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2017 HIPAA Enforcement – Appears Not To Be Slowing Down

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To state the obvious, there has been some uncertainty regarding how the Trump Administration will affect federal agency enforcement efforts.  However, at least, in regard to HIPAA Privacy and Security, the U.S. Department of Health and Human Services (“HHS”) Office for Civil Rights (“OCR”), appears to be unchanging in its previous course.

In the first four months of 2017, OCR has already announced seven settlements with covered entities and business associates with fines totaling over $14 million.  For some context, OCR assessed over $23.5 million in 2016, which was a record-breaking year.  These settlements are in addition to Phase 2 of OCR’s Privacy, Security, and Breach Notification Audit Program, which started in 2016 and is likely still underway.

The Phase 2 audits are being conducted in three rounds.  Rounds 1 and 2 were remote desk audits of covered entities and business associates, and examined compliance with specific requirements of the Privacy, Security, or Breach Notification Rules.  Although Round 2 was expected to start in late September 2016 and end by December 2016, OCR delayed the start of Round 2 until after the 2016 Thanksgiving holiday. Round 3 is onsite audits of covered entities and business associates and will examine a broader scope of requirements from the HIPAA Rules than desk audits.  Some desk auditees may be subject to a subsequent onsite audit.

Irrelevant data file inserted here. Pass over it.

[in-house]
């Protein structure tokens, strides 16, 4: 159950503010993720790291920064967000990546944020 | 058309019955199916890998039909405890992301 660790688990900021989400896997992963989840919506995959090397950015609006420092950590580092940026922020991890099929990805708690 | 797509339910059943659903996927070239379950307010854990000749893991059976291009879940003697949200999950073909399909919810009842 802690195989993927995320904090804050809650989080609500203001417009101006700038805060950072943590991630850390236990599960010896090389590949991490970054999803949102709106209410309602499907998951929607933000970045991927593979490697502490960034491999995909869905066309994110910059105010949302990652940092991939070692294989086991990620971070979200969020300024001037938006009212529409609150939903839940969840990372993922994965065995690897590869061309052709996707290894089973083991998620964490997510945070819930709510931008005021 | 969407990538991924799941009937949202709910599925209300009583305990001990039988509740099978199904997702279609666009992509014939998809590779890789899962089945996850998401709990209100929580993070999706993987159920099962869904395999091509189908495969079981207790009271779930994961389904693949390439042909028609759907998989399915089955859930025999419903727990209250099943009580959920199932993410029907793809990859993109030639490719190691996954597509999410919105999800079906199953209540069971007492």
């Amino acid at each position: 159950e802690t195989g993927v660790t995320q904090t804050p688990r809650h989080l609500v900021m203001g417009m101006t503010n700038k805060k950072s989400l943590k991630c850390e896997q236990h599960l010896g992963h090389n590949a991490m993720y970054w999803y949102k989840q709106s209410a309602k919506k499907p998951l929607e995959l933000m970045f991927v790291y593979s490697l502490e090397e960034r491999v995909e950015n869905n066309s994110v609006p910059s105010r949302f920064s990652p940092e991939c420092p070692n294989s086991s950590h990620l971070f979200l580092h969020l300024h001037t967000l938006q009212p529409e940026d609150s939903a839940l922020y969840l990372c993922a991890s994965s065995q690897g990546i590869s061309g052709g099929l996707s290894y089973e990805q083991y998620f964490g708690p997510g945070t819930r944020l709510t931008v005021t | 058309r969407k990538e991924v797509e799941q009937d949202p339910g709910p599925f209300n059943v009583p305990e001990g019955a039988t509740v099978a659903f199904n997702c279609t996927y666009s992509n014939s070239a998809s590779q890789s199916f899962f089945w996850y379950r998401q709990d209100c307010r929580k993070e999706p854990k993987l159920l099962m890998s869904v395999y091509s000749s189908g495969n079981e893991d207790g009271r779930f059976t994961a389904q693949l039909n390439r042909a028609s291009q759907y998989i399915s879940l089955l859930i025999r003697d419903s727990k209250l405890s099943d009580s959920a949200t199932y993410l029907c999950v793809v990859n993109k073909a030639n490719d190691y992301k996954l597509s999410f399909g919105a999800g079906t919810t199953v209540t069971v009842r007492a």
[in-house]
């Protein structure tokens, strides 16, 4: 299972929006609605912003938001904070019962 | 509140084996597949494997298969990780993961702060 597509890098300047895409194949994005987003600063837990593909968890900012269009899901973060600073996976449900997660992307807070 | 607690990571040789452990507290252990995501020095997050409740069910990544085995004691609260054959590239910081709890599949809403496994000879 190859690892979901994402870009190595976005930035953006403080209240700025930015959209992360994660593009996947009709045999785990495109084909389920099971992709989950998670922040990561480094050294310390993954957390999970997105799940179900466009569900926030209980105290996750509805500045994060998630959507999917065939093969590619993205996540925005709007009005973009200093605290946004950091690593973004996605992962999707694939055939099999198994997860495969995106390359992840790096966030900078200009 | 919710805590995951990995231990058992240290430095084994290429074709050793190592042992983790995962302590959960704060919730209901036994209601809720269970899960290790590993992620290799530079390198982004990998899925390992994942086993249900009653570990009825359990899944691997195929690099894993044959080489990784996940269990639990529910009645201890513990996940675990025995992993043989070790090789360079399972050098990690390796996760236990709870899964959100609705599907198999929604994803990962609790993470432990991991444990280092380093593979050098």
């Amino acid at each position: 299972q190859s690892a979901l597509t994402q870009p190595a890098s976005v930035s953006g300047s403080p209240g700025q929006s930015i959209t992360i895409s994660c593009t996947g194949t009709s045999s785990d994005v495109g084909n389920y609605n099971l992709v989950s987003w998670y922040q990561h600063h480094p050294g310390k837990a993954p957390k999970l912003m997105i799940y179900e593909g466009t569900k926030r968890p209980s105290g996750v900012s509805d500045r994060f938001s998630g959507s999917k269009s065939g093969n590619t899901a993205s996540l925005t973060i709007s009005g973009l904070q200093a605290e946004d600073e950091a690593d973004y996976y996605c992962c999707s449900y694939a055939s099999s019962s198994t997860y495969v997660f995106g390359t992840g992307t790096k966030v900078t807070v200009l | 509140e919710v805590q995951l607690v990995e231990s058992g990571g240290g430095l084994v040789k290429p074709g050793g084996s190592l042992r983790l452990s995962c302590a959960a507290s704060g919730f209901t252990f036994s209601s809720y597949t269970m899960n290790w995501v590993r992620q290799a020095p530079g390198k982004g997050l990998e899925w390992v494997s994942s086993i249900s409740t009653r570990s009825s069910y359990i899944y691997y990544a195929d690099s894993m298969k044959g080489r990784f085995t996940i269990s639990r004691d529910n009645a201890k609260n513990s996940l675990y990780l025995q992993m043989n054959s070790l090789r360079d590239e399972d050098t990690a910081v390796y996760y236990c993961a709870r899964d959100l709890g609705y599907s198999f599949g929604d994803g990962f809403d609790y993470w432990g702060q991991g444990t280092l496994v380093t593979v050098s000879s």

In late March, the Trump Administration appointed Roger Severino as the Director of OCR.  Mr. Severino comes from the Heritage Foundation, a conservative think tank.  Generally it is too soon to determine how the new leadership will affect OCR’s HIPAA enforcement efforts in the long term.  However, given the fact that HIPAA enforcement is not a major partisan issue, particularly when compared to health reform, it is possible that OCR may continue its course.

Therefore covered entities and business associates may be well advised to continue their course in HIPAA compliance efforts, which include, amongst other things, implementing privacy and security policies and procedures, ensuring business associate agreements are executed, and conducting risk analysis to assess the risks and vulnerabilities of e-PHI.